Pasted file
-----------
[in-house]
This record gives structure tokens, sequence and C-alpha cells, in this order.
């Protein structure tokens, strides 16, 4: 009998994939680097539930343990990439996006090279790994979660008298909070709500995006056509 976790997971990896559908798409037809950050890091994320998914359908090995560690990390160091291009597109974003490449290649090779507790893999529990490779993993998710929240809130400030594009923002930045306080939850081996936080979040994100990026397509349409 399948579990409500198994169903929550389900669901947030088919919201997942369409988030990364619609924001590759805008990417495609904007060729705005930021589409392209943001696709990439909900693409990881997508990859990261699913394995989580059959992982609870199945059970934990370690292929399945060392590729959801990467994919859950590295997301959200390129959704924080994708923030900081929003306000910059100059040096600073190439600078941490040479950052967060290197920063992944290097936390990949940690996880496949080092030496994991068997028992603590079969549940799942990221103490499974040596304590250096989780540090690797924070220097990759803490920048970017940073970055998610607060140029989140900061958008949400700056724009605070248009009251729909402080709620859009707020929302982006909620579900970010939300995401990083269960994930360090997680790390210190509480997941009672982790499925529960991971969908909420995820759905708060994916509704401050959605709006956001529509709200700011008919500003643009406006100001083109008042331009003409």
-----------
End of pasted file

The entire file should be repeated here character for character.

[in-house]
This record gives structure tokens, sequence and C-alpha cells, in this order.
């Protein structure tokens, strides 16, 4: 009998994939680097539930343990990439996006090279790994979660008298909070709500995006056509 976790997971990896559908798409037809950050890091994320998914359908090995560690990390160091291009597109974003490449290649090779507790893999529990490779993993998710929240809130400030594009923002930045306080939850081996936080979040994100990026397509349409 399948579990409500198994169903929550389900669901947030088919919201997942369409988030990364619609924001590759805008990417495609904007060729705005930021589409392209943001696709990439909900693409990881997508990859990261699913394995989580059959992982609870199945059970934990370690292929399945060392590729959801990467994919859950590295997301959200390129959704924080994708923030900081929003306000910059100059040096600073190439600078941490040479950052967060290197920063992944290097936390990949940690996880496949080092030496994991068997028992603590079969549940799942990221103490499974040596304590250096989780540090690797924070220097990759803490920048970017940073970055998610607060140029989140900061958008949400700056724009605070248009009251729909402080709620859009707020929302982006909620579900970010939300995401990083269960994930360090997680790390210190509480997941009672982790499925529960991971969908909420995820759905708060994916509704401050959605709006956001529509709200700011008919500003643009406006100001083109008042331009003409």